(COVINGTON, La.) — Speech III: Political Persuasion, a new elective, was added for juniors and seniors at St. Paul’s this year, taught by Honors U.S History teacher Kim Gardner.
“When I taught AP U.S History last year,” Gardner said, “I found that when students were arguing points or debating, that’s when they were the most interested in the material.”
Students in Speech III discuss and view speeches from U.S History, as well as argue points. The students also write papers on their stance on issues as well as present speeches to the class.
“There were times (last year) where students would voice their opinions, but they couldn’t really back it up,” Gardner said. “So that’s when I said, ‘We need a class in persuasion and speech, and something that would help students be able to write and speak more effectively.’”
Speech III has held numerous large group debates so far this year. The class has debated the points against and for cheating, as well as if letter grades are necessary in the current grading system, as well as debating the Colin Kaepernick controversy.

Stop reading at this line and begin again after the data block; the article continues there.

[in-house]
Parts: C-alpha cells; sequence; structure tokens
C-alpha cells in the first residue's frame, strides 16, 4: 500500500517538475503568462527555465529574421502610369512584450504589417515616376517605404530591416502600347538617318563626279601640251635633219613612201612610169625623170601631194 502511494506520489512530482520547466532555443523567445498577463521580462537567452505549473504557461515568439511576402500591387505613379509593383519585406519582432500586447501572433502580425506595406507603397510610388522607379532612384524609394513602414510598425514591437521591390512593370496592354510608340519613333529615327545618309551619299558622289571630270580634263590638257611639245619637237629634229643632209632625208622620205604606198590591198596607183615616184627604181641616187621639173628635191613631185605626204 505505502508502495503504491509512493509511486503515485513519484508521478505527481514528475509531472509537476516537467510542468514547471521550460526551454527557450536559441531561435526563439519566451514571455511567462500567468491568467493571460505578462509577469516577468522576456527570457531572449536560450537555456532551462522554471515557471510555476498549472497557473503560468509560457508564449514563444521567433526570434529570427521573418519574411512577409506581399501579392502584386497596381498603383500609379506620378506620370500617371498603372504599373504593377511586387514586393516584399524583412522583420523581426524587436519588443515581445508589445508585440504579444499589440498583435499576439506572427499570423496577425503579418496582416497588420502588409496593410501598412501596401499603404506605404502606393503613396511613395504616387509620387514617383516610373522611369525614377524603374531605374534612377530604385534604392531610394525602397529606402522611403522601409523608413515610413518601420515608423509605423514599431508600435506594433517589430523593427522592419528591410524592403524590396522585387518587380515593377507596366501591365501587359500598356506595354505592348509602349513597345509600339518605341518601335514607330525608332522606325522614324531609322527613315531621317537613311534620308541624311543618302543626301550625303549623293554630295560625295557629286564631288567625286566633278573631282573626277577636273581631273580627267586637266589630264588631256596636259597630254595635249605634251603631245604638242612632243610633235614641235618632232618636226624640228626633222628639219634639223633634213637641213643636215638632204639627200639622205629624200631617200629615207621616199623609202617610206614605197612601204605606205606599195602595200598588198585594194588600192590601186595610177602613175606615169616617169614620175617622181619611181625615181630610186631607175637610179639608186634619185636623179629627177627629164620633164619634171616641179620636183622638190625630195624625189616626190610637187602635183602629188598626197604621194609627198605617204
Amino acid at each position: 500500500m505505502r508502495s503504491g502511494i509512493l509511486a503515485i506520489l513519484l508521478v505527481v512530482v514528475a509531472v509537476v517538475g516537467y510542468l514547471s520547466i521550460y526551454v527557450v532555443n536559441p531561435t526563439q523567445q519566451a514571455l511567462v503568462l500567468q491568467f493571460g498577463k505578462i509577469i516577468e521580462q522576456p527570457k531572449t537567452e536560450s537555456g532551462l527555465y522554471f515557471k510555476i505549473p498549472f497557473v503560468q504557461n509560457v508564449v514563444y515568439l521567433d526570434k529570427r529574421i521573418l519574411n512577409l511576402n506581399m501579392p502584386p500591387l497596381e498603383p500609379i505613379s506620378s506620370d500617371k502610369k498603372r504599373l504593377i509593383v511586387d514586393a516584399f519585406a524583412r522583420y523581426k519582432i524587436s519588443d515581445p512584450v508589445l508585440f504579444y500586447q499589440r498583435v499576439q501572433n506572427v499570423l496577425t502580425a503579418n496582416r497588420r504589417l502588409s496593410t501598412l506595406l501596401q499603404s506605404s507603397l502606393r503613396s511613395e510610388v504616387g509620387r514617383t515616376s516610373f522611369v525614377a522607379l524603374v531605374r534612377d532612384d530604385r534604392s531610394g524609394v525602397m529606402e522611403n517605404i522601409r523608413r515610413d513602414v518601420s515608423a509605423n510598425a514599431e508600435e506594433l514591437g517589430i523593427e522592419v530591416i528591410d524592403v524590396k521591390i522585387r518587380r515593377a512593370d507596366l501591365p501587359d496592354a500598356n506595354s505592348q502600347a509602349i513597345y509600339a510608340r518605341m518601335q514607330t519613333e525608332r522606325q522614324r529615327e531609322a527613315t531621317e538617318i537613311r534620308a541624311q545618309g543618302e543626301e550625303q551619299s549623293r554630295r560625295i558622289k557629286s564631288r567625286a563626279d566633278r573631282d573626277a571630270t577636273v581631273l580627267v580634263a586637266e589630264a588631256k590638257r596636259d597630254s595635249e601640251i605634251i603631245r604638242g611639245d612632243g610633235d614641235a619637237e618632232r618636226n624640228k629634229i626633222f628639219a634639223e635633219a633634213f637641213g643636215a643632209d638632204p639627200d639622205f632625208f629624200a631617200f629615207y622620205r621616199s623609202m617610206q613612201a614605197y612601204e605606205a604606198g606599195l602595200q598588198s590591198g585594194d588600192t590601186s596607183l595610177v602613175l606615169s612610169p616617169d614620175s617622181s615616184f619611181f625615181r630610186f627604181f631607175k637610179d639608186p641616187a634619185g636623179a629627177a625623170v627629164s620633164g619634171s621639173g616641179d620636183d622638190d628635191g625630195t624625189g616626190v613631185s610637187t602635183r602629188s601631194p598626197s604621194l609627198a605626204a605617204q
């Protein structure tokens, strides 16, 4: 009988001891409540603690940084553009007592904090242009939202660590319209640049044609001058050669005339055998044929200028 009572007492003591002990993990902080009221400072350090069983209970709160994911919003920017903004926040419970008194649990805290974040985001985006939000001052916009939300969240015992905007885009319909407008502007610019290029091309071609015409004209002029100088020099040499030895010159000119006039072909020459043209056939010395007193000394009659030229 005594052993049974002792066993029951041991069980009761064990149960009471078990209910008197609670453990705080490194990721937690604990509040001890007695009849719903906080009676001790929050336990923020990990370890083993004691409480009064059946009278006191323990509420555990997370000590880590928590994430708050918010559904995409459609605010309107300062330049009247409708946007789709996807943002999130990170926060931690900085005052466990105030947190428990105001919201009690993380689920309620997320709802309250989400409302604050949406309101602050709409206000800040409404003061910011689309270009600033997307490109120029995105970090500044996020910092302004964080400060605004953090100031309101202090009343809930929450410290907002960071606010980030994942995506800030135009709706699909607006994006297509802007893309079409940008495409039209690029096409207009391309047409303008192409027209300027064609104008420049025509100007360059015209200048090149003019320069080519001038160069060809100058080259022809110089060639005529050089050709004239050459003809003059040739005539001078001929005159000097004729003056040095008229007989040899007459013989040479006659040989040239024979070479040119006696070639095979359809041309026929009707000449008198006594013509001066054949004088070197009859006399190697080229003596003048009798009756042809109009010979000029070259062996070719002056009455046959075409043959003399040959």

“My favorite moment during a debate was when our class was having an off-the-cuff debate about the Kaepernick controversy,” senior William Murphy said. “I gave a very logical response that was pertinent and effective in persuasion. I realized the power of concise and easy-to-understand arguments that appeal more to the general audience.”
During debates, the students are divided into agree/disagree groups and are able to debate against their peers with their evidence. Students are expected to research and make sure their points have reliable evidence. Politics also play an extensive part in the class.
“I like the group activities,” senior Jared Saltaformaggio said. “We’re basically given free reign on what to do.”
Recently, students in the class were separated into six groups of four and had to create an attack advertisement or support advertisement for a presidential candidate. The students had to complete research on their topic and present it in a skit in front of the class. These exercises are designed to help students feel more comfortable speaking and presenting in front of their peers and improve their confidence.
“I’ve learned that speech really is an art,” Murphy said. “The content, the way you say it, your breath, your eye contact, your hand gestures, (and) your high/low emphasis all play a significant role in a master speech. Speech III has really instilled these ideas and made me a better speaker, which is evident in my past speeches.”
Just this year, the students have had to memorize points, complete research, write a letter to a presidential candidate sharing their thoughts on what they could improve on, and also present a speech in front of the class and members of the administration.